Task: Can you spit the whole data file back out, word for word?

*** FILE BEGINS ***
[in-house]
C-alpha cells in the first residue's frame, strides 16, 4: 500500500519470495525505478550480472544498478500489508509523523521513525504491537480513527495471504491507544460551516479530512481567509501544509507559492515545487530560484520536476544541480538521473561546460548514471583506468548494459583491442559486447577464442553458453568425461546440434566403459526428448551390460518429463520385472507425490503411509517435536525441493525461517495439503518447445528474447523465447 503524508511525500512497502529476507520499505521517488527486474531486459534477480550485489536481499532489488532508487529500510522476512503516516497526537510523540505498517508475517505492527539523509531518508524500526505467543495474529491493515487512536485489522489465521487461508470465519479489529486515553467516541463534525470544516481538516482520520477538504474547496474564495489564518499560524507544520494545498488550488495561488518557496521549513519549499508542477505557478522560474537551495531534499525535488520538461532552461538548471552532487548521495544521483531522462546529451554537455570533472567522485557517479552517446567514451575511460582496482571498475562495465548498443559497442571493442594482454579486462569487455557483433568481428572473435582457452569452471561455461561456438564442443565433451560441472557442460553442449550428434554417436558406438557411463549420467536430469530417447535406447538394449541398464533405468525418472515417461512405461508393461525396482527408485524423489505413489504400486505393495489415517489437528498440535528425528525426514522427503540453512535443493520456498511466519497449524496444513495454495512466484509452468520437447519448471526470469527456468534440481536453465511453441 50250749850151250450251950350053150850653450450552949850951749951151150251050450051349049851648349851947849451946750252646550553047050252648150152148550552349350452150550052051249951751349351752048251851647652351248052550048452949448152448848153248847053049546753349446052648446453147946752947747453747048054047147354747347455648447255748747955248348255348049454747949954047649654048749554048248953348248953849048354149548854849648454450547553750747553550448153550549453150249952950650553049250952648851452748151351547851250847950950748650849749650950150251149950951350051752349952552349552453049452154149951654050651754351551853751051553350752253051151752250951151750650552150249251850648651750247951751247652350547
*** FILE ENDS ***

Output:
[in-house]
C-alpha cells in the first residue's frame, strides 16, 4: 500500500519470495525505478550480472544498478500489508509523523521513525504491537480513527495471504491507544460551516479530512481567509501544509507559492515545487530560484520536476544541480538521473561546460548514471583506468548494459583491442559486447577464442553458453568425461546440434566403459526428448551390460518429463520385472507425490503411509517435536525441493525461517495439503518447445528474447523465447 503524508511525500512497502529476507520499505521517488527486474531486459534477480550485489536481499532489488532508487529500510522476512503516516497526537510523540505498517508475517505492527539523509531518508524500526505467543495474529491493515487512536485489522489465521487461508470465519479489529486515553467516541463534525470544516481538516482520520477538504474547496474564495489564518499560524507544520494545498488550488495561488518557496521549513519549499508542477505557478522560474537551495531534499525535488520538461532552461538548471552532487548521495544521483531522462546529451554537455570533472567522485557517479552517446567514451575511460582496482571498475562495465548498443559497442571493442594482454579486462569487455557483433568481428572473435582457452569452471561455461561456438564442443565433451560441472557442460553442449550428434554417436558406438557411463549420467536430469530417447535406447538394449541398464533405468525418472515417461512405461508393461525396482527408485524423489505413489504400486505393495489415517489437528498440535528425528525426514522427503540453512535443493520456498511466519497449524496444513495454495512466484509452468520437447519448471526470469527456468534440481536453465511453441 50250749850151250450251950350053150850653450450552949850951749951151150251050450051349049851648349851947849451946750252646550553047050252648150152148550552349350452150550052051249951751349351752048251851647652351248052550048452949448152448848153248847053049546753349446052648446453147946752947747453747048054047147354747347455648447255748747955248348255348049454747949954047649654048749554048248953348248953849048354149548854849648454450547553750747553550448153550549453150249952950650553049250952648851452748151351547851250847950950748650849749650950150251149950951350051752349952552349552453049452154149951654050651754351551853751051553350752253051151752250951151750650552150249251850648651750247951751247652350547